New animal movement rules threaten end of showing in Britain for NI breeders
New animal movement restrictions threaten to bring an end to the British show circuit for Northern Irish breeders, unless a derogation is made to allow animals to move on a temporary basis.
New rules, which started on January 1, mean animals can enter Britain from Northern Ireland without restriction.
However, animal movements in the opposite direction will now be treated the same as imports from the rest of the world.
It will make it difficult for buyers from Northern Ireland to buy bulls from the likes of Carlisle and Stirling – even if the animal originated in Northern Ireland as the animal will need to stay in Britain first.
Unfortunately, it will also likely mean an end to Northern Ireland’s participation in shows popular with young people – such as the All-Britain All-Breeds Calf Show, which takes place at the East of England Showground, in Peterborough.
What changes will apply?
Official department advice told stakeholders that from January 1, 2021, moves from GB to NI will be treated in the same way as moves from the rest of the world.
As a result, requirements apply to all veterinary consignments including:
- Live animals (including livestock, equines, fish and other animals);
- Hatching eggs, chicks;
- Animal by-products; and
- Product of Animal Origin (POAO).
Animal movements are already heavily regulated and further movement onward to the Republic of Ireland or EU cannot happen without a licence.
Previously, cattle returning to NI from a show or sale could return immediately after the event. However, now animals must complete a six-month residency in GB, 40 days of which must be in isolation on one holding.
Animals moving from England and Wales must also be subjected to a 30-day pre-movement TB test.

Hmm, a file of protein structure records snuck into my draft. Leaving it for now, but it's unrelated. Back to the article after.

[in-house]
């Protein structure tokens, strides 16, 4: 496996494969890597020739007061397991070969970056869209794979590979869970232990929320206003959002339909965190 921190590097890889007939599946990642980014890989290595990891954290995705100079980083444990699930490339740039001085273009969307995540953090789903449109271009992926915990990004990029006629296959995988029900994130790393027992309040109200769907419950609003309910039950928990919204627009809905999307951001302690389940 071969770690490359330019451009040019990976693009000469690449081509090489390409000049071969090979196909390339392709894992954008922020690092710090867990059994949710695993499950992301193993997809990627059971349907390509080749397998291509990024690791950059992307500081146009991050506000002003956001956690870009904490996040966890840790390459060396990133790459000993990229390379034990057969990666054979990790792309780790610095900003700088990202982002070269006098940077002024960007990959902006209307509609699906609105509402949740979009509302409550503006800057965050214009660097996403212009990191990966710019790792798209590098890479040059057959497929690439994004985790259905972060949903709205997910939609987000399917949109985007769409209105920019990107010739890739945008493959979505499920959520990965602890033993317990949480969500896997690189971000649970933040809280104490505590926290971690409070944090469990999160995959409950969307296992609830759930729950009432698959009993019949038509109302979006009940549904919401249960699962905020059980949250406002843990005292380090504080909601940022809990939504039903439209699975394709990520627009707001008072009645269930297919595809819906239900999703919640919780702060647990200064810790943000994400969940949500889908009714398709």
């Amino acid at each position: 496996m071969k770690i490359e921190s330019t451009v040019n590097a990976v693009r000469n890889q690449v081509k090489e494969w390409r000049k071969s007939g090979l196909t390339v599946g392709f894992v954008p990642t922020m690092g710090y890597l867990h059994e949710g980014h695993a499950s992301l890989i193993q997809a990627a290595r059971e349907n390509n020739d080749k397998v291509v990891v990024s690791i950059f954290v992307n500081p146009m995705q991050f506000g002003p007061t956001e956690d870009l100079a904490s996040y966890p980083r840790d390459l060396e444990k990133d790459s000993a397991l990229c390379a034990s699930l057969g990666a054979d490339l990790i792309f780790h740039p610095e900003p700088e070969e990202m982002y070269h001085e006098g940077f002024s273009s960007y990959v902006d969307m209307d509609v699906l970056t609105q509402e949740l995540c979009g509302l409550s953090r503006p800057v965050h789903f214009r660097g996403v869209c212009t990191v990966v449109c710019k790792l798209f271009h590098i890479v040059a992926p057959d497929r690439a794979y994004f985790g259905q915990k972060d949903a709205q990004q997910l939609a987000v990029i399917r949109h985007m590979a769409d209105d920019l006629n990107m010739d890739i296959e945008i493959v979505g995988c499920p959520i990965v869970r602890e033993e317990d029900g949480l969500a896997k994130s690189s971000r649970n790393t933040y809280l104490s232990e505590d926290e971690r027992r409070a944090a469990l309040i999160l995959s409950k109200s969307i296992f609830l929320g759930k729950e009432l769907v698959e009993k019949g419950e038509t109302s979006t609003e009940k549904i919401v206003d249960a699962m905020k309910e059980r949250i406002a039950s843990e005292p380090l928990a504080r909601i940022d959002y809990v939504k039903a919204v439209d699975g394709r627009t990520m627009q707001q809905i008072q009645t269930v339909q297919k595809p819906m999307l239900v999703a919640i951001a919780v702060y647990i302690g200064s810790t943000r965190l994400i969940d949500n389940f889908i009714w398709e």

‘The end to our cross-channel trade’
Responding to a question from AgriLand, Ulster Farmers’ Union president Victor Chestnutt told journalists on Thursday (January 14) it was likely to mean the end of showing in Britain for Northern Irish breeders.
“They have to sit for six months before they can come back. I can’t see anybody wanting to take an animal to a show and want to leave it for six months,” Chestnutt said.
“It’s the same issue for bull sales – taking them out to get them sold will be no problem. It’s the return journey that the issues are with – so you need a ‘plan B’ if you are taking animals out.
I have said again, if these rules are maintained and we can’t get any relaxation, to me it’s all but the end to our cross-channel trade in breeding livestock.
“Because if we’re not able to operate in those marts, Northern Ireland men aren’t even able to go out and buy a Northern Ireland – which did happen at times in the past – because the main breed sales are out there. Sometimes you need to go out there to measure up with whatever else is available and then come back.”
UFU chief executive Wesley Aston added: “If there is any reason they have to be returned, they simply can’t because they have to do a six-month residency in the UK.”
Chestnutt warned the restrictions would be particularly damaging to rare breeds and small breed societies where because there is a smaller gene pool, breeders have to go further to bring in new stock.
Requirements for animals moving from the Republic of Ireland to Northern Ireland will not change.